Spammers hijack authentication mechanisms to send malware
Malware writers have created automated attacks that use a company's email authentication system to send spam masquerading as trusted traffic. Once a compromised desktop is shut down, another appears instantly as a new spam relay, suggesting the hacker underground has refined a technique previously seen only on the small scale.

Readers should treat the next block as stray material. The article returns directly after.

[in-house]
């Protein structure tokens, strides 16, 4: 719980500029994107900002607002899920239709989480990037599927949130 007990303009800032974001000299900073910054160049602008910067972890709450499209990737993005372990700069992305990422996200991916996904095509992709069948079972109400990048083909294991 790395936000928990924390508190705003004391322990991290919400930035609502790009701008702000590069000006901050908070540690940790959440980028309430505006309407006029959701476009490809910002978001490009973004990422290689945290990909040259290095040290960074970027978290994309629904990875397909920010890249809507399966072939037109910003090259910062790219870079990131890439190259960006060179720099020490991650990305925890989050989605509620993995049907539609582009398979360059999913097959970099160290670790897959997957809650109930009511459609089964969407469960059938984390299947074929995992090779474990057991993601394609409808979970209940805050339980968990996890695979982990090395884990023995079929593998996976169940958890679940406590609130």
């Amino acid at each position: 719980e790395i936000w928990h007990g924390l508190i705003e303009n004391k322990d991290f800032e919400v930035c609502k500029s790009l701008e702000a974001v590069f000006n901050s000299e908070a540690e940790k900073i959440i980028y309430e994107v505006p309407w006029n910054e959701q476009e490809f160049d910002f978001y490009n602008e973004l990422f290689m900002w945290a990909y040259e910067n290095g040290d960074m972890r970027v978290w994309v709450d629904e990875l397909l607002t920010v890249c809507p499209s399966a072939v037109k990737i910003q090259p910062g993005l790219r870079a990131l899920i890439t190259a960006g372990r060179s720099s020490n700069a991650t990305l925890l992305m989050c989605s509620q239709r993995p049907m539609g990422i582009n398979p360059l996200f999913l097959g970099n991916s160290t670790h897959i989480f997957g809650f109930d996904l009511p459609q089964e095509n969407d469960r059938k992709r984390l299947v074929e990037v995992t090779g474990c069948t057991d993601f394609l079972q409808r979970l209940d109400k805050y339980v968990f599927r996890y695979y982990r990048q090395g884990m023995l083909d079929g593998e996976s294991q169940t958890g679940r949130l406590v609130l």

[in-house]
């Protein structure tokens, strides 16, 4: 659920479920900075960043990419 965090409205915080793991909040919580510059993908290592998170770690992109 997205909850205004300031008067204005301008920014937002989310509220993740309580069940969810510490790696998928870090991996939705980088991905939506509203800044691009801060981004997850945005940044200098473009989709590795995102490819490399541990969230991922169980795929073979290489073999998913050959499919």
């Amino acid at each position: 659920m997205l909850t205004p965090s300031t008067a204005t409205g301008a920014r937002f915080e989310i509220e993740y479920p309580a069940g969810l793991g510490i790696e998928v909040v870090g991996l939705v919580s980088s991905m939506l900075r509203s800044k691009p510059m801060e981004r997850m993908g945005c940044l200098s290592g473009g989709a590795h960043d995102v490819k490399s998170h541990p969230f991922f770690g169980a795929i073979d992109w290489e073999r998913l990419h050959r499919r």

"It's very likely this will be commoditized quickly," said Peter McNeil, chief science officer for Gulf Breeze, Fla.-based AppRiver LLC, a content filtering vendor that blocks spam through its e-mail security managed services. "There are a wide range of people who send out spam through viruses. It starts at the high end, with the people that write viruses and create password cracking software. Once the software's written, it's instantly available to the low-end [script kiddies], where they can just download it. At that point, the capability is largely available to anyone interested in doing it." Spammers hijack authentication mechanisms to send malware
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